More than five tonnes of illegal bushmeat is being smuggled in personal luggage each week through one of Europe's busiest airports, reveals new research published in Conservation Letters today.
Working alongside customs officials at France's Roissy-Charles de Gaulle airport, researchers from the Zoological Society of London (ZSL), The Royal Veterinary College (RVC) and The National Veterinary School and the Natural History Museum of Toulouse identified eleven bushmeat species from confiscated luggage, including species of primate, crocodiles and pangolins.
This study quantifies for the first time the illegal trade of bushmeat through a European airport.
134 passengers were searched from 29 flights over a period of 17 days. The single largest confiscation was of 51kg of bushmeat carried by a single passenger with no other luggage.
"Our results estimate that around 270 tonnes of potentially contaminated illegal bushmeat is passing unchecked through a single European airport per year, posing a huge potential risk to public health," says lead author Dr Anne-Lise Chaber, from ZSL and the RVC.
The Central African Republic, Cameroon and the Democratic Republic of Congo were identified as the main sources of bushmeat. The researchers conducted conversations with three traders in Paris revealing that, as well as street trading, traders take orders in advance and arrange delivery of the goods to the customer.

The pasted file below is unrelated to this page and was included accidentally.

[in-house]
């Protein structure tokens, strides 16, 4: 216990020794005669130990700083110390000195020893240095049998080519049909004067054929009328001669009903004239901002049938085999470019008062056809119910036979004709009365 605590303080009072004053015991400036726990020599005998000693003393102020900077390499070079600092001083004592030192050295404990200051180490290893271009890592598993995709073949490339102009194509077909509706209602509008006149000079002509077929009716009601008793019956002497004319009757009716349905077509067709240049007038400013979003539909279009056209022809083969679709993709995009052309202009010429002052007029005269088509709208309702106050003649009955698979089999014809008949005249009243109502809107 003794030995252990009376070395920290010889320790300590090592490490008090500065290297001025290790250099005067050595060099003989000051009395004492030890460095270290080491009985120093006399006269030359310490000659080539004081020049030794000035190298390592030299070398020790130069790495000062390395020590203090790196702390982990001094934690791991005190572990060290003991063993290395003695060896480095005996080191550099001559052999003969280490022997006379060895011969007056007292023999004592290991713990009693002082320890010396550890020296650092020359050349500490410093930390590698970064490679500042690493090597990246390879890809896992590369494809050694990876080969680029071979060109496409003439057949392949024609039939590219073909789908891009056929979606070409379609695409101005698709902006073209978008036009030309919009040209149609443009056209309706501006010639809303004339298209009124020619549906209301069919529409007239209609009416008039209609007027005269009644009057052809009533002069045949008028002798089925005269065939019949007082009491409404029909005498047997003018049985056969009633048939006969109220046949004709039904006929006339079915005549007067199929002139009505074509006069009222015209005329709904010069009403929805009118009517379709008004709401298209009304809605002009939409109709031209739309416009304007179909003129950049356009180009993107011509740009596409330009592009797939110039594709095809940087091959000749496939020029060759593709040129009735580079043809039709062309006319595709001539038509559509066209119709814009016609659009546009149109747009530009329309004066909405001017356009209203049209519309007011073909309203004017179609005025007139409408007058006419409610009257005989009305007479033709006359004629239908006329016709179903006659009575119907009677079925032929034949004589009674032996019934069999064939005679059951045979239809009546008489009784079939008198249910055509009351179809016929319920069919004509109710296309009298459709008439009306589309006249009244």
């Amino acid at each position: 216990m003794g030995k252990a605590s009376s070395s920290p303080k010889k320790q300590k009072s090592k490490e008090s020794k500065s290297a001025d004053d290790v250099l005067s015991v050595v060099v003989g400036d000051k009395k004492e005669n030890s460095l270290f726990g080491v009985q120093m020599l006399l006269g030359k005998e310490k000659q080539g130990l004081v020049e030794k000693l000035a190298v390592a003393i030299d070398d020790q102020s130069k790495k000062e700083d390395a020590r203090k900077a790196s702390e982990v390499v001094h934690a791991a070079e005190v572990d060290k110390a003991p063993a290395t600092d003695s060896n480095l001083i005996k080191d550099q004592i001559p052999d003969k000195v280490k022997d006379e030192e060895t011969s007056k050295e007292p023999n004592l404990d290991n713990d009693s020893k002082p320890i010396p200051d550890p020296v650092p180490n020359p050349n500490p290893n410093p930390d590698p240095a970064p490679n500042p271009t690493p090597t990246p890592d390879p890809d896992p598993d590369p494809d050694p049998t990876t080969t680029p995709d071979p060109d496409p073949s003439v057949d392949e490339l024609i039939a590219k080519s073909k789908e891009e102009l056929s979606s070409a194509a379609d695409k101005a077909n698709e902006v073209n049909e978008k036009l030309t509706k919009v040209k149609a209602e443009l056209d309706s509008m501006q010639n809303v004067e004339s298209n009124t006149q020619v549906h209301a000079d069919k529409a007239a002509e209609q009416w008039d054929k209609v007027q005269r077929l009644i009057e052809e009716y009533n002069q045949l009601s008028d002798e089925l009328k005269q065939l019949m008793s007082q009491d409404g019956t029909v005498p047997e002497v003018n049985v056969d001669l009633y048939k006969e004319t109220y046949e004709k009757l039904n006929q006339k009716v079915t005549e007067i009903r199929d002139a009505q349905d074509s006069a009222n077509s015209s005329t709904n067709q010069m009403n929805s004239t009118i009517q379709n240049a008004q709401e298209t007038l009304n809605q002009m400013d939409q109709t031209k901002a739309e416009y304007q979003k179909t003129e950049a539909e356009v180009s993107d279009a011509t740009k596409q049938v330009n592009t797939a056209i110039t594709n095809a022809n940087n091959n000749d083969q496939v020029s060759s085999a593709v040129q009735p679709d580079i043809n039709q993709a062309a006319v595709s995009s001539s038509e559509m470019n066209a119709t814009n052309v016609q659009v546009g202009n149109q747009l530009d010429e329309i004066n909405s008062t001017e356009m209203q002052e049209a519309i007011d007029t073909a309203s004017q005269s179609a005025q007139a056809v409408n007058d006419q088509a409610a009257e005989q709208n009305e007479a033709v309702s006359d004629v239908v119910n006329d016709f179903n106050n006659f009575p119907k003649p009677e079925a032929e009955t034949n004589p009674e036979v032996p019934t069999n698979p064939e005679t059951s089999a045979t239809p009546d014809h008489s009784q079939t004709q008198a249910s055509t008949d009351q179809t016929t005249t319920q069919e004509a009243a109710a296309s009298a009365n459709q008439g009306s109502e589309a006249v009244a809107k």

Co-author Dr Marcus Rowcliffe from ZSL says: "Our results show that this is a lucrative, organised trade feeding into a luxury market; a 4kg monkey will cost around €100 in France, compared with just €5 in Cameroon."
He adds: "Importing bushmeat is relatively easy as customs officials are given no financial incentives to uncover illegal meat imports, compared with the bonuses they're awarded for drug and counterfeit seizures. Also, penalties are very low for people caught carrying illegal meat."
39 per cent of the confiscated bushmeat was identified as being listed under the Convention for the Trade in Endangered Species (CITES), highlighting the unsustainable nature of the trade and its potential impact on species of conservation concern.
In addition to wildlife conservation concerns, the illegal trade of such large quantities of bushmeat raises serious questions about the importation of pathogens into Europe.
"Surveillance methods need to be more robust and deterrents more severe if we're to have any chance of halting this illegal trade," says co-author Dr Andrew Cunningham, from ZSL.
This is the first systematic study of the volume and nature of the international bushmeat trade. The researchers now wish to undertake a wider-scale study with greater geographic coverage to determine the overall volume of the illegal bushmeat trade into Europe.
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